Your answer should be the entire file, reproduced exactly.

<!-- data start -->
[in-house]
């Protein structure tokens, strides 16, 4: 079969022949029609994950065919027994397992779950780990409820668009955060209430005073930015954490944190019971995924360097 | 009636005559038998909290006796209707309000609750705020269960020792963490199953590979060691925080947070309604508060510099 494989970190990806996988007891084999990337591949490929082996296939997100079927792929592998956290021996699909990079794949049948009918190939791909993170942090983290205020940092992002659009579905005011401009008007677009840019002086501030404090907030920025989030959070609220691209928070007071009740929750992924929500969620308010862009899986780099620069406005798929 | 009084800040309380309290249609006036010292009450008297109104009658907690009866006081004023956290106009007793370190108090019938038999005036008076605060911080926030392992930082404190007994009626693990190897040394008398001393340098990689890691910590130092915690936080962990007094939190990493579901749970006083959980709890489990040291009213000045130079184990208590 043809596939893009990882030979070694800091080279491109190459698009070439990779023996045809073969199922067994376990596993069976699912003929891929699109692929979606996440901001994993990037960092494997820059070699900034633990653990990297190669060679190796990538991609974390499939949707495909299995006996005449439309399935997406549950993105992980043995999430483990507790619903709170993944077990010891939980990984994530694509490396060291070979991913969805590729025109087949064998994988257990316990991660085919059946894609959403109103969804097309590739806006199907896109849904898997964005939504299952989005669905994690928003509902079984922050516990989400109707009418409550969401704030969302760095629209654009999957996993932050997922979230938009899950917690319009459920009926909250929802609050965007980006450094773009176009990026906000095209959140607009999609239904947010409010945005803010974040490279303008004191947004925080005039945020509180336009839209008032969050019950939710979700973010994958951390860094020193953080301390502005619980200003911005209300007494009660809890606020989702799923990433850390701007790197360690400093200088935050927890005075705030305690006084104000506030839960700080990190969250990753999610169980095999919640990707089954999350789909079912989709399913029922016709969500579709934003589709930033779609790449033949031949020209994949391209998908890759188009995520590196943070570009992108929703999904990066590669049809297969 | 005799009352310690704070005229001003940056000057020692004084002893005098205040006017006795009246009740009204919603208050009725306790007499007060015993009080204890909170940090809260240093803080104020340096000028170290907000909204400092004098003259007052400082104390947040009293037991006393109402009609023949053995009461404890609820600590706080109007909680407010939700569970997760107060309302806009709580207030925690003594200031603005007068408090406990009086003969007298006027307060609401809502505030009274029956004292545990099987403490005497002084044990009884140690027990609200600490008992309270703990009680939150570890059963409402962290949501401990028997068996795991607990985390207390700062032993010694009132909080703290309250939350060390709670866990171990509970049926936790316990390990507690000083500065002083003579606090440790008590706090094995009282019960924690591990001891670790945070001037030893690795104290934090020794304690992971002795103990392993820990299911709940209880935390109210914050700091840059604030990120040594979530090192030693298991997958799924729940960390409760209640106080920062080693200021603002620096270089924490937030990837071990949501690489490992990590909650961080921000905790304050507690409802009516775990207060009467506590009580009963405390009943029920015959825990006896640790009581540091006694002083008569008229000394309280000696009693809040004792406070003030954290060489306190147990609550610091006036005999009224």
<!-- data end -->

[in-house]
């Protein structure tokens, strides 16, 4: 079969022949029609994950065919027994397992779950780990409820668009955060209430005073930015954490944190019971995924360097 | 009636005559038998909290006796209707309000609750705020269960020792963490199953590979060691925080947070309604508060510099 494989970190990806996988007891084999990337591949490929082996296939997100079927792929592998956290021996699909990079794949049948009918190939791909993170942090983290205020940092992002659009579905005011401009008007677009840019002086501030404090907030920025989030959070609220691209928070007071009740929750992924929500969620308010862009899986780099620069406005798929 | 009084800040309380309290249609006036010292009450008297109104009658907690009866006081004023956290106009007793370190108090019938038999005036008076605060911080926030392992930082404190007994009626693990190897040394008398001393340098990689890691910590130092915690936080962990007094939190990493579901749970006083959980709890489990040291009213000045130079184990208590 043809596939893009990882030979070694800091080279491109190459698009070439990779023996045809073969199922067994376990596993069976699912003929891929699109692929979606996440901001994993990037960092494997820059070699900034633990653990990297190669060679190796990538991609974390499939949707495909299995006996005449439309399935997406549950993105992980043995999430483990507790619903709170993944077990010891939980990984994530694509490396060291070979991913969805590729025109087949064998994988257990316990991660085919059946894609959403109103969804097309590739806006199907896109849904898997964005939504299952989005669905994690928003509902079984922050516990989400109707009418409550969401704030969302760095629209654009999957996993932050997922979230938009899950917690319009459920009926909250929802609050965007980006450094773009176009990026906000095209959140607009999609239904947010409010945005803010974040490279303008004191947004925080005039945020509180336009839209008032969050019950939710979700973010994958951390860094020193953080301390502005619980200003911005209300007494009660809890606020989702799923990433850390701007790197360690400093200088935050927890005075705030305690006084104000506030839960700080990190969250990753999610169980095999919640990707089954999350789909079912989709399913029922016709969500579709934003589709930033779609790449033949031949020209994949391209998908890759188009995520590196943070570009992108929703999904990066590669049809297969 | 005799009352310690704070005229001003940056000057020692004084002893005098205040006017006795009246009740009204919603208050009725306790007499007060015993009080204890909170940090809260240093803080104020340096000028170290907000909204400092004098003259007052400082104390947040009293037991006393109402009609023949053995009461404890609820600590706080109007909680407010939700569970997760107060309302806009709580207030925690003594200031603005007068408090406990009086003969007298006027307060609401809502505030009274029956004292545990099987403490005497002084044990009884140690027990609200600490008992309270703990009680939150570890059963409402962290949501401990028997068996795991607990985390207390700062032993010694009132909080703290309250939350060390709670866990171990509970049926936790316990390990507690000083500065002083003579606090440790008590706090094995009282019960924690591990001891670790945070001037030893690795104290934090020794304690992971002795103990392993820990299911709940209880935390109210914050700091840059604030990120040594979530090192030693298991997958799924729940960390409760209640106080920062080693200021603002620096270089924490937030990837071990949501690489490992990590909650961080921000905790304050507690409802009516775990207060009467506590009580009963405390009943029920015959825990006896640790009581540091006694002083008569008229000394309280000696009693809040004792406070003030954290060489306190147990609550610091006036005999009224």